Journal of Traumatic Stress Disorders & Treatment ISSN: 2324-8947

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Review Article, J Trauma Stress Disor Treat Vol: 10 Issue: 2

Video Gaming Impact on Veteran Stress Disorders and Treatment: A Review

Maria Olenick*, Monica Flowers, Tatayana Maltseva, Ana Diez-Sampedro and Teresa Muñecas

Nicole Wertheim College of Nursing and Health Sciences, Florida International University, Miami, FL, USA

*Corresponding Author:
Maria Olenick
Nicole Wertheim College of Nursing and Health Sciences
Florida International University, Miami, Florida, USA
Tel: +1305-348-7757
Email: [email protected]

Received: May 11, 2020 Accepted: February 11, 2021 Published: February 18, 2021

Citation: Olenick M, Flowers M, Maltseva T, Diez-Sampedro A, Muñecas T (2021) Video Gaming Impact on Veteran Stress Disorders and Treatment: A Review. J Trauma Stress Disor Treat 10:2.

Abstract

Video games have potential benefits for military personnel and veterans while abroad and at home. On deployment, gaming helps active military personnel decompress, eases the troubles of separating from family and friends, and builds a sense of community. At home, video games offer a way to escape posttraumatic experiences and deal with civilian reintegration. Video gaming presents an opportunity for military personnel and veterans to relieve traumatic stress and cope through comradery. Thus, it becomes important to understand veteran video gaming behavior and to optimize this modality to help with transitioning back to civilian life with the many veteran specific health sequelae deployments may have caused.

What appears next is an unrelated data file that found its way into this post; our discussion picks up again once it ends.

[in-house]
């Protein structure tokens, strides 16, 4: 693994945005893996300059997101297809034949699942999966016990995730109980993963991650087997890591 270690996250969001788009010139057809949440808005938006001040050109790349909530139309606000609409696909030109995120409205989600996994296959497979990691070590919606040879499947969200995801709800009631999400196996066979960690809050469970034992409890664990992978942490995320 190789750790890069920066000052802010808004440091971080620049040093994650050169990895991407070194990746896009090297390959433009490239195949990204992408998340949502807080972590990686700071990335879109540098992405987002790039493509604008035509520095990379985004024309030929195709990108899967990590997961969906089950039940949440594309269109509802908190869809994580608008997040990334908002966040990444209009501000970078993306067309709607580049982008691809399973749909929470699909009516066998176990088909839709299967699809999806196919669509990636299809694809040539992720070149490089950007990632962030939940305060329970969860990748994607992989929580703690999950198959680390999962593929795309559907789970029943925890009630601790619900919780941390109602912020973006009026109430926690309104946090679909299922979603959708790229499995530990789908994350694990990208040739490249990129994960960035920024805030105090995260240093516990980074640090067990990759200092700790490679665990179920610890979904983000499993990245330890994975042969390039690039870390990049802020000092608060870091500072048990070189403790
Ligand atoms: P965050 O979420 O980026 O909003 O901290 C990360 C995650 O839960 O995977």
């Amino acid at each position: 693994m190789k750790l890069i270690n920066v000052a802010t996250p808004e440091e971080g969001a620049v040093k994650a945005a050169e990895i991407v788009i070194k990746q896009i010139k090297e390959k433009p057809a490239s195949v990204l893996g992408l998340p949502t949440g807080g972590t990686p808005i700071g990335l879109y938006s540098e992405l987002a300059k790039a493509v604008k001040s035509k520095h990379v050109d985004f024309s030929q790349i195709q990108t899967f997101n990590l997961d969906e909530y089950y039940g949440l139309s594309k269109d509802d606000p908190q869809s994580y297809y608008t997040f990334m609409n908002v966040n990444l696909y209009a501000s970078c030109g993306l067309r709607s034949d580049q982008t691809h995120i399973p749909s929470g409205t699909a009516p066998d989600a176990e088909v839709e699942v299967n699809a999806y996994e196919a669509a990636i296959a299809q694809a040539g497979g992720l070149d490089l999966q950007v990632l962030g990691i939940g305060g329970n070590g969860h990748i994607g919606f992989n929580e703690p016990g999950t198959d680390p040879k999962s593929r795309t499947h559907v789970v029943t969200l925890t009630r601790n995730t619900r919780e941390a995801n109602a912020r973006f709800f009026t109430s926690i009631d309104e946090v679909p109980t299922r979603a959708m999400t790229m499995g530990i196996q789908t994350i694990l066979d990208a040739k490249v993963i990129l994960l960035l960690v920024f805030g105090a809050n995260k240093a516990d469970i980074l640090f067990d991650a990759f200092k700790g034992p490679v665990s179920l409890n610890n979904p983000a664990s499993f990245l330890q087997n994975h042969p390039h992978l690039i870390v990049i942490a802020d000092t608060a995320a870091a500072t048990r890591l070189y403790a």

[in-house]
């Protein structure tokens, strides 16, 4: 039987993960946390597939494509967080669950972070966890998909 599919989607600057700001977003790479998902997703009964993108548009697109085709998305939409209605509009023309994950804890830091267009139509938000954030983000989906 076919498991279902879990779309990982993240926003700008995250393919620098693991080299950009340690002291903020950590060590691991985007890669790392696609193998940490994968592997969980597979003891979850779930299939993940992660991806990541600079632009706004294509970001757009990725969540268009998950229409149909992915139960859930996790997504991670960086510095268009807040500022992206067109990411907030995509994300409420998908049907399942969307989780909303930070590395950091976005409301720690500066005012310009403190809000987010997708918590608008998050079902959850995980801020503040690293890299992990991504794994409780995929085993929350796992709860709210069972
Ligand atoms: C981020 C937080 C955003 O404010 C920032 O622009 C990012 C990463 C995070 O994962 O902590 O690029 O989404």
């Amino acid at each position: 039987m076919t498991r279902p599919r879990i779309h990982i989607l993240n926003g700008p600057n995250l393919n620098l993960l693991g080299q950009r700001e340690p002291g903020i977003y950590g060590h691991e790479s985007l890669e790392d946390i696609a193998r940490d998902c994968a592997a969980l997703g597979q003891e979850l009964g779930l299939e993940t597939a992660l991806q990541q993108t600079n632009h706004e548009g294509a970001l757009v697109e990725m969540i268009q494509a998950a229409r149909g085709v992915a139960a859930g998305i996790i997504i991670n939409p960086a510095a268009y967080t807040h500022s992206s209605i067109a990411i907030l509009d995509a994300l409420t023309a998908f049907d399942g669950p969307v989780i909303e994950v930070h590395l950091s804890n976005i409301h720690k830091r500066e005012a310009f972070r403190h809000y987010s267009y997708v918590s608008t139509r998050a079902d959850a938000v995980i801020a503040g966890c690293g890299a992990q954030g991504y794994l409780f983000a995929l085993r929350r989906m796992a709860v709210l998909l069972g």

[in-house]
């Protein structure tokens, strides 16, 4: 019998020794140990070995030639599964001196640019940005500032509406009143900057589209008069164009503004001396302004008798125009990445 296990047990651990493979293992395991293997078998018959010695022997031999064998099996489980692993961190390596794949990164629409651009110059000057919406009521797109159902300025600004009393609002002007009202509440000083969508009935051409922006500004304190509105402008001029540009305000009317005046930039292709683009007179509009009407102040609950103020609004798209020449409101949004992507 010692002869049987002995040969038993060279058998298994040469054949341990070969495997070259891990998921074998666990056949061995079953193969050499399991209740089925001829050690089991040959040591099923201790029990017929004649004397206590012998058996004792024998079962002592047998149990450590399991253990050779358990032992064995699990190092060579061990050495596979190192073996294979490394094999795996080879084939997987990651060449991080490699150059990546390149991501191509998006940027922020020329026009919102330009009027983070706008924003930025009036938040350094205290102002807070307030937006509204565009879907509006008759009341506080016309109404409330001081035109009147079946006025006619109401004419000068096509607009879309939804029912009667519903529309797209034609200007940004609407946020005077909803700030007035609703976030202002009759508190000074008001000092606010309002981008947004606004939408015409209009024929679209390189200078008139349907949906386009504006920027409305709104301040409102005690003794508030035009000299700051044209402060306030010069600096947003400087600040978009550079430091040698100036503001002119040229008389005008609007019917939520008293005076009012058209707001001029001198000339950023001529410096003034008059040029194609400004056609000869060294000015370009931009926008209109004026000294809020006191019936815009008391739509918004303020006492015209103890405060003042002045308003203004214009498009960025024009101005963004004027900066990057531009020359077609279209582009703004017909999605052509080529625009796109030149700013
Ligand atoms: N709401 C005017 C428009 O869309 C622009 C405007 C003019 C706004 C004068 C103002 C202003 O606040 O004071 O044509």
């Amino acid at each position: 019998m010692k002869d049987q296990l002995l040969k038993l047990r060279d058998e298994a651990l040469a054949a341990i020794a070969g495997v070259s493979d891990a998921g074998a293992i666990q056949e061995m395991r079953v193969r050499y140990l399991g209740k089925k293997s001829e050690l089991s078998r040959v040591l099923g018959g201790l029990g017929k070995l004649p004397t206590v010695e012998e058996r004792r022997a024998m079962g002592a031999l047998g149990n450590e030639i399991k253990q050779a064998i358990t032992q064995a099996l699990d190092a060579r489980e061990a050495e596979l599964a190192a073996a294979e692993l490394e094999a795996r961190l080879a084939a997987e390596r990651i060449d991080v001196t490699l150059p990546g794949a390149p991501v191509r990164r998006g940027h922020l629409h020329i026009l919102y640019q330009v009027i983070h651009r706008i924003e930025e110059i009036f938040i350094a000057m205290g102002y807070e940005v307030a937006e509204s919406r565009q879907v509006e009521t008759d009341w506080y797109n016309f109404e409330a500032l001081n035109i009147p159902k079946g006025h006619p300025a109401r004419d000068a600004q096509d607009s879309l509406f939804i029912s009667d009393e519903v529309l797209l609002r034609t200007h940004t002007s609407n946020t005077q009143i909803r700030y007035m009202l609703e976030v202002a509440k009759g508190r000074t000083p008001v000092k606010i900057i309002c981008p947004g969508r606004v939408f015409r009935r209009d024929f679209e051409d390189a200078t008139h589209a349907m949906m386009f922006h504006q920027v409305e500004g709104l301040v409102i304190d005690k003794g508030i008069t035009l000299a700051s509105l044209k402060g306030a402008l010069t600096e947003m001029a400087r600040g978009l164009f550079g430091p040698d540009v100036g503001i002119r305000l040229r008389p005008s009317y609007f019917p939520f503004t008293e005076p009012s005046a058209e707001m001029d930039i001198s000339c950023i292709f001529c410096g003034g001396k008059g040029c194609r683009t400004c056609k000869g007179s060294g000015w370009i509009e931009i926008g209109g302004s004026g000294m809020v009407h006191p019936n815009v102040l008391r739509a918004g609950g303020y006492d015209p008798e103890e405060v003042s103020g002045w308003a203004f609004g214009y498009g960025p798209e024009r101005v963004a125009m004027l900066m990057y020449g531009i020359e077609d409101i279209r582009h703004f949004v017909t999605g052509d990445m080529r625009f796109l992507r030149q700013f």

Keywords: Veterans, Military, Video, Gaming, Traumatic, Treatment

Keywords

Veterans, Military, Video, Gaming, Traumatic, Treatment

Introduction

Video games have rapidly become part of everyday lives in American families including active military, veterans and their families at home and abroad. Video games are forecast to hit $44.6 billion dollars in sales in the United States (U.S.) by the end of 2019 [1]. This is more than double the sales recorded by The NPD Group, Inc. (a leading market research company) in 2009. The video game industry has grown 20% a year over 2017 and 14% a year over 2018 [1]. Many services-separated veterans take video games as a hobby, while others may be self-managing an illness or chronic condition. Understanding veterans who game and potential modalities to incorporate video games into treatment, while mitigating negative effects, such as behaviors and desensitization to violence, becomes essential to help improve health behaviors and support the delivery of care and optimal wellness for military personnel, veterans, and their families [2].